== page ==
Even with changes mandated by the new health-care act, the Medicare trust fund will be bankrupt in less than two decades as the Baby Boom generation moves into old age. (In fact, beginning January 1, 2011, more than 10,000 Baby Boomers will turn 65 every day for the next 19 years.) As David Walker, former comptroller general and current CEO of the Comeback America Initiative, said at the Association of American Medical Colleges 2010 annual meeting, “If there’s one thing that could bankrupt America, it is out-of-control health-care costs.”
The state level
Although the numbers are still being crunched, the most-recent analysis by the National Association of State Budget Officers (NASBO) predicted that Medicaid would be the single largest component of state government spending in FY 2010, replacing elementary and secondary education, and is eroding states’ ability to fund higher education. In FY 2009, 21.1 percent of state expenditures were dedicated to Medicaid, with only 10.4 percent devoted to higher education, according to NASBO. That means that state spending on Medicaid has almost doubled in two decades. (In 1989, only 10.8 percent of state expenditures went to Medicaid, with higher education receiving 12.6 percent of expenditures that year.)
As Peter Orszag, former director of the Office of Management and Budget, wrote in an op-ed in the New York Times last September, “Over recent decades, as state governments have devoted a larger share of resources to rising costs of Medicaid… they have cut support for higher education.” Although this phenomenon may be more of a concern to public colleges and universities than to their private counterparts, most institutions of higher education receive some public support. The Center on Budget and Policy Priorities has found that, since the recession began in 2008, 46 states have made budget cuts, with 43 of these states cutting appropriations for higher education.
The global level
Unsustainable health-care spending also has implications for the nation’s competitiveness. As stated in a 2010 report by the Council on Foreign Relations, rising health-care costs “place a heavy burden on companies doing business in the United States and can put them at a substantial competitive disadvantage in the international marketplace.” For example, the cost of health-care benefits of current and retired auto workers is estimated to add up to $1,700 to the sale price of each new car produced in the United States by Ford, General Motors, and Chrysler.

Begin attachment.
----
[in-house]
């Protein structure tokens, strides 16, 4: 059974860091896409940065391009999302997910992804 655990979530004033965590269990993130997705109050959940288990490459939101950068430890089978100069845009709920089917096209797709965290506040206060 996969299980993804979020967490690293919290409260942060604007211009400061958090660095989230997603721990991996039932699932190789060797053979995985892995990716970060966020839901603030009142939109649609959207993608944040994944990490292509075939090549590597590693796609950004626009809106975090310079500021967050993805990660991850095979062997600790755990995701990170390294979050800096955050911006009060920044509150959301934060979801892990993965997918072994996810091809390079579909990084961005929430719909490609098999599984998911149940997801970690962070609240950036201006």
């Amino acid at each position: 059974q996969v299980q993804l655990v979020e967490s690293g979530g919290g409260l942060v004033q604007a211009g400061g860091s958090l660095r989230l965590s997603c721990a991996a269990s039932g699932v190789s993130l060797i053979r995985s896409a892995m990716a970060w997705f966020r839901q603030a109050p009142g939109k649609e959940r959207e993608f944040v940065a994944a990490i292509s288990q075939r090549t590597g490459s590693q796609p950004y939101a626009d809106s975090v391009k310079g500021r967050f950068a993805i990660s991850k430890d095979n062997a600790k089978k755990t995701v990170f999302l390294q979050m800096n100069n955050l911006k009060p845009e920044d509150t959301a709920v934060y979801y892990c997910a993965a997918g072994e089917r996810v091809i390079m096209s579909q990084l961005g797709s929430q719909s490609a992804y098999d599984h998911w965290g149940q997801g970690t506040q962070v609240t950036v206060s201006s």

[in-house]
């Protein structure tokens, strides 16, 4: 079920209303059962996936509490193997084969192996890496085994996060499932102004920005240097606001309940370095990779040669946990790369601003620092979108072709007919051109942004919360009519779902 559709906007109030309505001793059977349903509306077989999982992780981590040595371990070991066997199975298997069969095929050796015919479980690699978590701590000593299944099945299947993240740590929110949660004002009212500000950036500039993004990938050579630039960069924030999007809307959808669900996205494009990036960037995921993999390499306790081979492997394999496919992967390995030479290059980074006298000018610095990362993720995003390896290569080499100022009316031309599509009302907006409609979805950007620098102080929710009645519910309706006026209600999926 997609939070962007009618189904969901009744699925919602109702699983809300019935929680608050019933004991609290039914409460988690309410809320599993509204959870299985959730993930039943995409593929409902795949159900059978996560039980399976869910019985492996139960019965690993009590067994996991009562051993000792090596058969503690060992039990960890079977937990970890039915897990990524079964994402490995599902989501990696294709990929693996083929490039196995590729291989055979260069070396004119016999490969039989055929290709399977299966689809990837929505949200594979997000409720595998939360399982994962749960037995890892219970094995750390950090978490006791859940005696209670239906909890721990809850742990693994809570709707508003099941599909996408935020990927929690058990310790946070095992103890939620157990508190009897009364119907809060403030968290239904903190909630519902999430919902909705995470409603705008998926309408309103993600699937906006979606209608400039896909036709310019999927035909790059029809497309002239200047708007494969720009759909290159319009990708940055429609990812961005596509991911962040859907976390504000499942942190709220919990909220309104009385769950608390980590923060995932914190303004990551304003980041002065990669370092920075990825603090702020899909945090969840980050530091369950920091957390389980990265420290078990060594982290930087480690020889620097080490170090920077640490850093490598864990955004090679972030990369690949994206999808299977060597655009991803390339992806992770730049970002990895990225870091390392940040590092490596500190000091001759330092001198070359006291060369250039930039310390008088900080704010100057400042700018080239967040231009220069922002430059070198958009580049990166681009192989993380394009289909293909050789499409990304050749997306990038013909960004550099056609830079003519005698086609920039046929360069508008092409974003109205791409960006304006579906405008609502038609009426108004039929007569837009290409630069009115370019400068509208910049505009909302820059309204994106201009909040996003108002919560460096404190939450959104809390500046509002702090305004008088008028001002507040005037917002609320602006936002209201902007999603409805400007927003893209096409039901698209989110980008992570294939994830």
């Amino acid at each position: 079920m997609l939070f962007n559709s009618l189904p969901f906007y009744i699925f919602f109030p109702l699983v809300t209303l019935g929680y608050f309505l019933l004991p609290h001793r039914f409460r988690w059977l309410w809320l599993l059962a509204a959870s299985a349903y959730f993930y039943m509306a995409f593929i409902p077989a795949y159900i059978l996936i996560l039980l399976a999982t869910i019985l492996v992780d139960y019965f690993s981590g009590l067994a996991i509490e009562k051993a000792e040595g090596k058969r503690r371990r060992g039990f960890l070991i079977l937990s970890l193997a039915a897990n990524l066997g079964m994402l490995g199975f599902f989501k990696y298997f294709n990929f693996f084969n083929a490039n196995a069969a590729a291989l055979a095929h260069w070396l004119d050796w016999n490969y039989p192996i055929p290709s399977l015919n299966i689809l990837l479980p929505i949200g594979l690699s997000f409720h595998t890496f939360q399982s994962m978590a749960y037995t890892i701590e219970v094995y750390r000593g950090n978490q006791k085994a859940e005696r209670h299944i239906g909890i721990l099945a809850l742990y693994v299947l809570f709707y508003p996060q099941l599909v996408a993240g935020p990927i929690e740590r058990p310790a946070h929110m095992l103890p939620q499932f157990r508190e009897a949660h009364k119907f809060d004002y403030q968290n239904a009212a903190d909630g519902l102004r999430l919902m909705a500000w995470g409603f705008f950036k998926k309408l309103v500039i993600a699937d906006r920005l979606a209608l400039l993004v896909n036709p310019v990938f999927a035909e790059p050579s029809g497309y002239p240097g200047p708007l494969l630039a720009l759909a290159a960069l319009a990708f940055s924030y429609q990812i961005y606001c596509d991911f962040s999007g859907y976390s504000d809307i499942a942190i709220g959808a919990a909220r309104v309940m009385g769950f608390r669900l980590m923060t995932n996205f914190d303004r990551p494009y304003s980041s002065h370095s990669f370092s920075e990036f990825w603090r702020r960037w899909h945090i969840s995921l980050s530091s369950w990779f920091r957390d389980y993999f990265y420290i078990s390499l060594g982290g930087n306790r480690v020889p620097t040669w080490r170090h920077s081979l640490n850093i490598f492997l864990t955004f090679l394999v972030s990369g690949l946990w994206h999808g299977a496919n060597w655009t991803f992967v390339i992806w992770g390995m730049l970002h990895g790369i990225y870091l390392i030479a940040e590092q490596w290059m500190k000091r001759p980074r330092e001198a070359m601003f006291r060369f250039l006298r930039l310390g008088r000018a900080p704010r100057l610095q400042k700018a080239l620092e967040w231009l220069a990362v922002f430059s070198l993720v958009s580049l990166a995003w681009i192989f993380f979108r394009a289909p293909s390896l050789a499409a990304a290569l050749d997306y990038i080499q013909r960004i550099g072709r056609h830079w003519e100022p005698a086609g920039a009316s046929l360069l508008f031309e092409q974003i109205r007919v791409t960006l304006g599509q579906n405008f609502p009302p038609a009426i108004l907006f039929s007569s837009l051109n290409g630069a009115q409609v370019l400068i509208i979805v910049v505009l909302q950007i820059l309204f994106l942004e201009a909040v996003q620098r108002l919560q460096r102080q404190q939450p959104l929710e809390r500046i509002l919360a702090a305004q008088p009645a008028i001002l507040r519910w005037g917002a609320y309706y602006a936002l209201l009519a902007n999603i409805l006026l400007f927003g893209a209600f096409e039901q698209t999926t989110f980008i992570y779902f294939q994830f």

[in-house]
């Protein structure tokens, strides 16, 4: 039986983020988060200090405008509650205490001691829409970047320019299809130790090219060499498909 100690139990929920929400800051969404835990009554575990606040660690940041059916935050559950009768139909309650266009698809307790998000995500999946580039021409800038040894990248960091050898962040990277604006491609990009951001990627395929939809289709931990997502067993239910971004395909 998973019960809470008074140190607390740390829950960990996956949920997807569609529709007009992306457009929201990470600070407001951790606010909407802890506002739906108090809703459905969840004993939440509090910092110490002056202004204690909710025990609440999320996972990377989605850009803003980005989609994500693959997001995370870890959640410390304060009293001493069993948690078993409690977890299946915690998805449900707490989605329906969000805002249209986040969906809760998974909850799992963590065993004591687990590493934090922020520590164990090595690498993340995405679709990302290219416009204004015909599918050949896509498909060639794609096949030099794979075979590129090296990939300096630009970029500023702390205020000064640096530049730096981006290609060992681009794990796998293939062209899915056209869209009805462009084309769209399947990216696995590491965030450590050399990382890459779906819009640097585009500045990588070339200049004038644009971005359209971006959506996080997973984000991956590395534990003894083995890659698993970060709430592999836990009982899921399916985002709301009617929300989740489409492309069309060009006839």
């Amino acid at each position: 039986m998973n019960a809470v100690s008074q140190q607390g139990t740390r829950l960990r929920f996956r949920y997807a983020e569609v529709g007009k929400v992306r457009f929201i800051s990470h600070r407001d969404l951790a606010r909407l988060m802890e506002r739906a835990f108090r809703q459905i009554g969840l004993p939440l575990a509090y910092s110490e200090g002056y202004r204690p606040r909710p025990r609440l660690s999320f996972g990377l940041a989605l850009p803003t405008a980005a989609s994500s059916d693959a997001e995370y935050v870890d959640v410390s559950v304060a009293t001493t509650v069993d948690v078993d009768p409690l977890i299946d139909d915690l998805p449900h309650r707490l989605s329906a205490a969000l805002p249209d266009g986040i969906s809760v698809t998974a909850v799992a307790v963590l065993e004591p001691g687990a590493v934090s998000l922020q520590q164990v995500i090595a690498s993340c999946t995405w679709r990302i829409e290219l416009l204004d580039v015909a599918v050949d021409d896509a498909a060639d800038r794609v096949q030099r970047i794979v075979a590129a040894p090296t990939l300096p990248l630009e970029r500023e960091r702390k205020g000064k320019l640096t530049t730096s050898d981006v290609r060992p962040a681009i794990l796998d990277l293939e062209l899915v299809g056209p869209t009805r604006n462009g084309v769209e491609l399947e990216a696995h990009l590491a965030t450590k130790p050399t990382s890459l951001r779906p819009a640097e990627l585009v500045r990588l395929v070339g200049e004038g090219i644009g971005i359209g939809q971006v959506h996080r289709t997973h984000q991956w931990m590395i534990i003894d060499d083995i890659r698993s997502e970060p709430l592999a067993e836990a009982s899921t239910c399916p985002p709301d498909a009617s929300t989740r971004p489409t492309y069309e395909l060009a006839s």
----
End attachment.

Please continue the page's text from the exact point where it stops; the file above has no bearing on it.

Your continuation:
The Reality for Higher Education
Taken together, rising health-care costs, their impact on state support for higher education, and global competitiveness point to health care as a crucial issue for colleges and universities—with implications for institutions as employers, educators, and, for some, as health-care providers.
Colleges and universities as employers
At the same time that colleges and universities are dealing with diminishing state support for higher education, they, like most employers, are grappling with the increasing cost of providing health insurance to faculty members, staff members, and students. According to the College and University P rofessional Association of Human Resources (CUPA -HR), the cost of providing health insurance to employees at highereducation institutions “increased by 6.7 percent for employee-only coverage and by 7 percent for employee and family coverage” from January 1, 2009 through January 1, 2010. This means that health-insurance expenses for colleges and universities grew during this period at more than 2.5 times the rate of inflation. Given that inflation has remained unprecedentedly low throughout the economic downturn, this trend is especially foreboding.